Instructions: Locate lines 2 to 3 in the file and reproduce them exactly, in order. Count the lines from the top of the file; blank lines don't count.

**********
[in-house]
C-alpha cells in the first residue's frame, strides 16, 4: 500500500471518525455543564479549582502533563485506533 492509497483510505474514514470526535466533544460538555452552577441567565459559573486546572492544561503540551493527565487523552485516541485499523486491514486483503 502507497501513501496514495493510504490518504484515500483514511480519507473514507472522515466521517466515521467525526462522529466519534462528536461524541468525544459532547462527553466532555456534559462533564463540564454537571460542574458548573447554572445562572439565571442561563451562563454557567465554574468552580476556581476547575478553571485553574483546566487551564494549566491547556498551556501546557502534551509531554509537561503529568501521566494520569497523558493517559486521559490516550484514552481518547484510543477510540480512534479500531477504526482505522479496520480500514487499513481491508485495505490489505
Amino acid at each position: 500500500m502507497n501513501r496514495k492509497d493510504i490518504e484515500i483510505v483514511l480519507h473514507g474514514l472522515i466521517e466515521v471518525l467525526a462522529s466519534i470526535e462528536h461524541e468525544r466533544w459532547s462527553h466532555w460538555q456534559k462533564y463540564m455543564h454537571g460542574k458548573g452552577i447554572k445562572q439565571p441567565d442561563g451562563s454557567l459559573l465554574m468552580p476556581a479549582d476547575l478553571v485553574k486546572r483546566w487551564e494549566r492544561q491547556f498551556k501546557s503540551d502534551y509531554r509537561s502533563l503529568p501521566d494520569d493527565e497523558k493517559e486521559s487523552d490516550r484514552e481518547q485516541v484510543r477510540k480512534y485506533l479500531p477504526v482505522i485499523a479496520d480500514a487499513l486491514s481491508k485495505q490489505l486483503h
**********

C-alpha cells in the first residue's frame, strides 16, 4: 500500500471518525455543564479549582502533563485506533 492509497483510505474514514470526535466533544460538555452552577441567565459559573486546572492544561503540551493527565487523552485516541485499523486491514486483503 502507497501513501496514495493510504490518504484515500483514511480519507473514507472522515466521517466515521467525526462522529466519534462528536461524541468525544459532547462527553466532555456534559462533564463540564454537571460542574458548573447554572445562572439565571442561563451562563454557567465554574468552580476556581476547575478553571485553574483546566487551564494549566491547556498551556501546557502534551509531554509537561503529568501521566494520569497523558493517559486521559490516550484514552481518547484510543477510540480512534479500531477504526482505522479496520480500514487499513481491508485495505490489505
Amino acid at each position: 500500500m502507497n501513501r496514495k492509497d493510504i490518504e484515500i483510505v483514511l480519507h473514507g474514514l472522515i466521517e466515521v471518525l467525526a462522529s466519534i470526535e462528536h461524541e468525544r466533544w459532547s462527553h466532555w460538555q456534559k462533564y463540564m455543564h454537571g460542574k458548573g452552577i447554572k445562572q439565571p441567565d442561563g451562563s454557567l459559573l465554574m468552580p476556581a479549582d476547575l478553571v485553574k486546572r483546566w487551564e494549566r492544561q491547556f498551556k501546557s503540551d502534551y509531554r509537561s502533563l503529568p501521566d494520569d493527565e497523558k493517559e486521559s487523552d490516550r484514552e481518547q485516541v484510543r477510540k480512534y485506533l479500531p477504526v482505522i485499523a479496520d480500514a487499513l486491514s481491508k485495505q490489505l486483503h